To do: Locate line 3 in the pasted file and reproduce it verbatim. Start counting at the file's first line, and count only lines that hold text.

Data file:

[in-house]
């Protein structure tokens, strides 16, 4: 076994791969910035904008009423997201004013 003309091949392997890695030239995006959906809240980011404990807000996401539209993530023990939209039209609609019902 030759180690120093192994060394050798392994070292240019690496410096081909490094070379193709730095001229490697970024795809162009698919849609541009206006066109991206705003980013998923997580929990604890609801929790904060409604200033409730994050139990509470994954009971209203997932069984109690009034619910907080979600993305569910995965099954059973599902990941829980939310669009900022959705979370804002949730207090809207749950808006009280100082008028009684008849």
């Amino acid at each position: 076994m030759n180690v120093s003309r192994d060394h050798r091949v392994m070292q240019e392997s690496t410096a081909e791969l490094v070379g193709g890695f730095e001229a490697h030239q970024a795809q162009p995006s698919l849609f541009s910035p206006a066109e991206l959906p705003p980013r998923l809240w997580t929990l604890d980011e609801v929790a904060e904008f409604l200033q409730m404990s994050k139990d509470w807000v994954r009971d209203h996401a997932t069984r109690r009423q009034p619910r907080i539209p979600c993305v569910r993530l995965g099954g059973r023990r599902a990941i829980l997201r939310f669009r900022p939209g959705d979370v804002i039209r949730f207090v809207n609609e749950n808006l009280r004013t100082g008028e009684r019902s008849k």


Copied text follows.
């Amino acid at each position: 076994m030759n180690v120093s003309r192994d060394h050798r091949v392994m070292q240019e392997s690496t410096a081909e791969l490094v070379g193709g890695f730095e001229a490697h030239q970024a795809q162009p995006s698919l849609f541009s910035p206006a066109e991206l959906p705003p980013r998923l809240w997580t929990l604890d980011e609801v929790a904060e904008f409604l200033q409730m404990s994050k139990d509470w807000v994954r009971d209203h996401a997932t069984r109690r009423q009034p619910r907080i539209p979600c993305v569910r993530l995965g099954g059973r023990r599902a990941i829980l997201r939310f669009r900022p939209g959705d979370v804002i039209r949730f207090v809207n609609e749950n808006l009280r004013t100082g008028e009684r019902s008849k």